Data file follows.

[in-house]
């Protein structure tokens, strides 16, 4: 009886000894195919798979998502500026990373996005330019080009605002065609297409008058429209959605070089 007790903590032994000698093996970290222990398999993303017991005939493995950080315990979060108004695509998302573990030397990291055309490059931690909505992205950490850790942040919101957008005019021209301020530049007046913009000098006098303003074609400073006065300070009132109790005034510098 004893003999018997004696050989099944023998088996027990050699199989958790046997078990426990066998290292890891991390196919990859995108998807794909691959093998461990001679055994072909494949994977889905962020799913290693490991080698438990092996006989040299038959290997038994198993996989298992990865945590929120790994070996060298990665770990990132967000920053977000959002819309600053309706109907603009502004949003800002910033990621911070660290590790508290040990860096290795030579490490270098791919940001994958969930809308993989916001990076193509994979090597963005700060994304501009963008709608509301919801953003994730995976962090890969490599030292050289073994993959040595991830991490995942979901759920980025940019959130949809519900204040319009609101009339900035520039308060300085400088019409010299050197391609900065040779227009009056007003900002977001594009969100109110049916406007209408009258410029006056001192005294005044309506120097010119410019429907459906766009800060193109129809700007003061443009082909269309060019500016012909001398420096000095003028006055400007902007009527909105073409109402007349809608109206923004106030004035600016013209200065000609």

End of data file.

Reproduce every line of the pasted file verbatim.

[in-house]
């Protein structure tokens, strides 16, 4: 009886000894195919798979998502500026990373996005330019080009605002065609297409008058429209959605070089 007790903590032994000698093996970290222990398999993303017991005939493995950080315990979060108004695509998302573990030397990291055309490059931690909505992205950490850790942040919101957008005019021209301020530049007046913009000098006098303003074609400073006065300070009132109790005034510098 004893003999018997004696050989099944023998088996027990050699199989958790046997078990426990066998290292890891991390196919990859995108998807794909691959093998461990001679055994072909494949994977889905962020799913290693490991080698438990092996006989040299038959290997038994198993996989298992990865945590929120790994070996060298990665770990990132967000920053977000959002819309600053309706109907603009502004949003800002910033990621911070660290590790508290040990860096290795030579490490270098791919940001994958969930809308993989916001990076193509994979090597963005700060994304501009963008709608509301919801953003994730995976962090890969490599030292050289073994993959040595991830991490995942979901759920980025940019959130949809519900204040319009609101009339900035520039308060300085400088019409010299050197391609900065040779227009009056007003900002977001594009969100109110049916406007209408009258410029006056001192005294005044309506120097010119410019429907459906766009800060193109129809700007003061443009082909269309060019500016012909001398420096000095003028006055400007902007009527909105073409109402007349809608109206923004106030004035600016013209200065000609």